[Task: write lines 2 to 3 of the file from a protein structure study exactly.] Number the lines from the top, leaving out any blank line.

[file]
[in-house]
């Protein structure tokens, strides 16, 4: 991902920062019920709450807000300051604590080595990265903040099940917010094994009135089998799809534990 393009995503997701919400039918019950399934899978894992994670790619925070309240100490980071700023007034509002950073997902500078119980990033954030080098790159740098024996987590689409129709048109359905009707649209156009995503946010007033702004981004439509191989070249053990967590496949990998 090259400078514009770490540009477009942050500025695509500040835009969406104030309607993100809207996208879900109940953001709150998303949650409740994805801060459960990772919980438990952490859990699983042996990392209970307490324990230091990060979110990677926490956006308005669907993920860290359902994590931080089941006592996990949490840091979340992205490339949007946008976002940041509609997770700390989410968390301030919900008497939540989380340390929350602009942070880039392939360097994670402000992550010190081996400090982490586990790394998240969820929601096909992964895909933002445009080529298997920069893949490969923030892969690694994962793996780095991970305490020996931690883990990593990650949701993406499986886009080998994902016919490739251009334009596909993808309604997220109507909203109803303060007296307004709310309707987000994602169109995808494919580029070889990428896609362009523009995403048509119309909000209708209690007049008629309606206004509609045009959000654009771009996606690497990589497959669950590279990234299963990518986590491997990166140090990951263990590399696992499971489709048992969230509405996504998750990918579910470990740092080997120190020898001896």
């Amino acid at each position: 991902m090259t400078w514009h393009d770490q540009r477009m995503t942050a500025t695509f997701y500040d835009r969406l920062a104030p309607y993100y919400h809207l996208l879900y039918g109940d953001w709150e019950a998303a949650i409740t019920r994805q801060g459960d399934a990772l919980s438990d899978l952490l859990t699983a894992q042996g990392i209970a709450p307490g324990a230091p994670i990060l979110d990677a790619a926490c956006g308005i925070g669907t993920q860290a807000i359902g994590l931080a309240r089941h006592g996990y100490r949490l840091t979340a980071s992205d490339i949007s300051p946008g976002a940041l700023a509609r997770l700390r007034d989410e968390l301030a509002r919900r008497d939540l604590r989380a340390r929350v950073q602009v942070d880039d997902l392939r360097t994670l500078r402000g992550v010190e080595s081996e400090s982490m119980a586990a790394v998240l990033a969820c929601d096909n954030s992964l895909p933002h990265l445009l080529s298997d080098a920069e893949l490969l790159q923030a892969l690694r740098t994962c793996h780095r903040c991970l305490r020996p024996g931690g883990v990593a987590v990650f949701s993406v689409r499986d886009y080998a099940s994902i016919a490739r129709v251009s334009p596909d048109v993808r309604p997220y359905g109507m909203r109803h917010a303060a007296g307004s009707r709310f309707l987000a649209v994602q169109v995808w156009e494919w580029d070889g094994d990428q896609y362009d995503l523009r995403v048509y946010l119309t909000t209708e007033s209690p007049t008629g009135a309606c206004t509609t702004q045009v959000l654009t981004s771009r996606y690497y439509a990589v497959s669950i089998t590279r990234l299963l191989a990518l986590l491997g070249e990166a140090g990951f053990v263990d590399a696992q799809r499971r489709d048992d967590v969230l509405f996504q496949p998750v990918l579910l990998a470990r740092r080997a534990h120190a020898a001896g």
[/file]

């Protein structure tokens, strides 16, 4: 991902920062019920709450807000300051604590080595990265903040099940917010094994009135089998799809534990 393009995503997701919400039918019950399934899978894992994670790619925070309240100490980071700023007034509002950073997902500078119980990033954030080098790159740098024996987590689409129709048109359905009707649209156009995503946010007033702004981004439509191989070249053990967590496949990998 090259400078514009770490540009477009942050500025695509500040835009969406104030309607993100809207996208879900109940953001709150998303949650409740994805801060459960990772919980438990952490859990699983042996990392209970307490324990230091990060979110990677926490956006308005669907993920860290359902994590931080089941006592996990949490840091979340992205490339949007946008976002940041509609997770700390989410968390301030919900008497939540989380340390929350602009942070880039392939360097994670402000992550010190081996400090982490586990790394998240969820929601096909992964895909933002445009080529298997920069893949490969923030892969690694994962793996780095991970305490020996931690883990990593990650949701993406499986886009080998994902016919490739251009334009596909993808309604997220109507909203109803303060007296307004709310309707987000994602169109995808494919580029070889990428896609362009523009995403048509119309909000209708209690007049008629309606206004509609045009959000654009771009996606690497990589497959669950590279990234299963990518986590491997990166140090990951263990590399696992499971489709048992969230509405996504998750990918579910470990740092080997120190020898001896």
């Amino acid at each position: 991902m090259t400078w514009h393009d770490q540009r477009m995503t942050a500025t695509f997701y500040d835009r969406l920062a104030p309607y993100y919400h809207l996208l879900y039918g109940d953001w709150e019950a998303a949650i409740t019920r994805q801060g459960d399934a990772l919980s438990d899978l952490l859990t699983a894992q042996g990392i209970a709450p307490g324990a230091p994670i990060l979110d990677a790619a926490c956006g308005i925070g669907t993920q860290a807000i359902g994590l931080a309240r089941h006592g996990y100490r949490l840091t979340a980071s992205d490339i949007s300051p946008g976002a940041l700023a509609r997770l700390r007034d989410e968390l301030a509002r919900r008497d939540l604590r989380a340390r929350v950073q602009v942070d880039d997902l392939r360097t994670l500078r402000g992550v010190e080595s081996e400090s982490m119980a586990a790394v998240l990033a969820c929601d096909n954030s992964l895909p933002h990265l445009l080529s298997d080098a920069e893949l490969l790159q923030a892969l690694r740098t994962c793996h780095r903040c991970l305490r020996p024996g931690g883990v990593a987590v990650f949701s993406v689409r499986d886009y080998a099940s994902i016919a490739r129709v251009s334009p596909d048109v993808r309604p997220y359905g109507m909203r109803h917010a303060a007296g307004s009707r709310f309707l987000a649209v994602q169109v995808w156009e494919w580029d070889g094994d990428q896609y362009d995503l523009r995403v048509y946010l119309t909000t209708e007033s209690p007049t008629g009135a309606c206004t509609t702004q045009v959000l654009t981004s771009r996606y690497y439509a990589v497959s669950i089998t590279r990234l299963l191989a990518l986590l491997g070249e990166a140090g990951f053990v263990d590399a696992q799809r499971r489709d048992d967590v969230l509405f996504q496949p998750v990918l579910l990998a470990r740092r080997a534990h120190a020898a001896g």